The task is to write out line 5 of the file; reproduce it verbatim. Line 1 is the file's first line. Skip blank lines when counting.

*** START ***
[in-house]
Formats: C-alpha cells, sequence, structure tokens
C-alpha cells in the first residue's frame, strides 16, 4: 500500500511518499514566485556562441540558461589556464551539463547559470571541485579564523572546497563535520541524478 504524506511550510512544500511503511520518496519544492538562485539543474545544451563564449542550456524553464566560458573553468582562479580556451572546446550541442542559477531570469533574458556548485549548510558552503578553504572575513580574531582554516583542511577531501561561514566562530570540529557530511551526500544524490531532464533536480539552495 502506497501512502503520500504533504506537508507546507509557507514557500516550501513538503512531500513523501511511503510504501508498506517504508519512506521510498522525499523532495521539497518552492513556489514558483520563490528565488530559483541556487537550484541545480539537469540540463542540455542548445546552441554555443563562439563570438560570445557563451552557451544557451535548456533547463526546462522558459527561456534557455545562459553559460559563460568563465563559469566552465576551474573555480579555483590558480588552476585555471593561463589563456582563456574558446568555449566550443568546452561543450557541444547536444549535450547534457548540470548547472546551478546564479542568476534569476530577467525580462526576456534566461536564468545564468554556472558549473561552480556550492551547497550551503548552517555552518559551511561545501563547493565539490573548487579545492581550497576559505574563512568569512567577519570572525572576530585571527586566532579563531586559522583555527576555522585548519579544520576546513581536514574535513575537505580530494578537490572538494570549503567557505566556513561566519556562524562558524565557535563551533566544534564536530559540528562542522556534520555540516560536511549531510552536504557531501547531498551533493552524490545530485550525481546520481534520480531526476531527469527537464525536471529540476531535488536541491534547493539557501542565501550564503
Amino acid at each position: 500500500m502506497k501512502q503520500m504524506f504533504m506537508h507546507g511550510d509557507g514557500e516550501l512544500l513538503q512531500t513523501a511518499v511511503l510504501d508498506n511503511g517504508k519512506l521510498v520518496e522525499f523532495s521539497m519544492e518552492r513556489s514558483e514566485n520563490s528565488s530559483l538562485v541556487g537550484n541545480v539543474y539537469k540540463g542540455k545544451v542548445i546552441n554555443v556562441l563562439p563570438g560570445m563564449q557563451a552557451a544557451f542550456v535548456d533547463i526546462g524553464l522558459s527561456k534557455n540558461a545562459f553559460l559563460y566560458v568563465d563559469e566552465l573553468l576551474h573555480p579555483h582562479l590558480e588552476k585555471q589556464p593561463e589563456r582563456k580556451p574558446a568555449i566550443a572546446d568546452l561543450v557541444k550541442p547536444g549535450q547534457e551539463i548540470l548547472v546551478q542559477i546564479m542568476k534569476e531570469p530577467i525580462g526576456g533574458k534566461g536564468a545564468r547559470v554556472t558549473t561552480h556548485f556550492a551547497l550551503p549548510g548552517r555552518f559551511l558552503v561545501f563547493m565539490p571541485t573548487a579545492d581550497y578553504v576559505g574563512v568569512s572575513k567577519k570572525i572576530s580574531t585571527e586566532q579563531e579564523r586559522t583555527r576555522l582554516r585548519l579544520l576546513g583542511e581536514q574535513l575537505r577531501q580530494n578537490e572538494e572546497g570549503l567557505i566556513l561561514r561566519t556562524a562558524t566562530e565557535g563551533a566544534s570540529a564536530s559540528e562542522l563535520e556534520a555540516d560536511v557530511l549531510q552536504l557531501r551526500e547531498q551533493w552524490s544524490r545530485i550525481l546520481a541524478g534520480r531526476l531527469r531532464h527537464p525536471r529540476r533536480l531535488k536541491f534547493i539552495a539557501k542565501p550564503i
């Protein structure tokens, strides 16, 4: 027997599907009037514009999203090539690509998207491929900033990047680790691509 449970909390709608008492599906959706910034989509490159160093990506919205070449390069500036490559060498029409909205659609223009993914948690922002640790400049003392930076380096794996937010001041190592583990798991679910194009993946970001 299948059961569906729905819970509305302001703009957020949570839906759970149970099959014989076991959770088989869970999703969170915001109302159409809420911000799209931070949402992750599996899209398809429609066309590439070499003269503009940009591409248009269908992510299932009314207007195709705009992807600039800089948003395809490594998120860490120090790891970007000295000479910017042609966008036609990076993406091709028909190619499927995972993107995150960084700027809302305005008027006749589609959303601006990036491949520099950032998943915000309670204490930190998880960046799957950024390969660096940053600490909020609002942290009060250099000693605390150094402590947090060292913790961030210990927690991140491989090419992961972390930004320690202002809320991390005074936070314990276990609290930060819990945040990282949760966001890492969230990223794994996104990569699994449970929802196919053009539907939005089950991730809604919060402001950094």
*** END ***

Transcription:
């Protein structure tokens, strides 16, 4: 027997599907009037514009999203090539690509998207491929900033990047680790691509 449970909390709608008492599906959706910034989509490159160093990506919205070449390069500036490559060498029409909205659609223009993914948690922002640790400049003392930076380096794996937010001041190592583990798991679910194009993946970001 299948059961569906729905819970509305302001703009957020949570839906759970149970099959014989076991959770088989869970999703969170915001109302159409809420911000799209931070949402992750599996899209398809429609066309590439070499003269503009940009591409248009269908992510299932009314207007195709705009992807600039800089948003395809490594998120860490120090790891970007000295000479910017042609966008036609990076993406091709028909190619499927995972993107995150960084700027809302305005008027006749589609959303601006990036491949520099950032998943915000309670204490930190998880960046799957950024390969660096940053600490909020609002942290009060250099000693605390150094402590947090060292913790961030210990927690991140491989090419992961972390930004320690202002809320991390005074936070314990276990609290930060819990945040990282949760966001890492969230990223794994996104990569699994449970929802196919053009539907939005089950991730809604919060402001950094």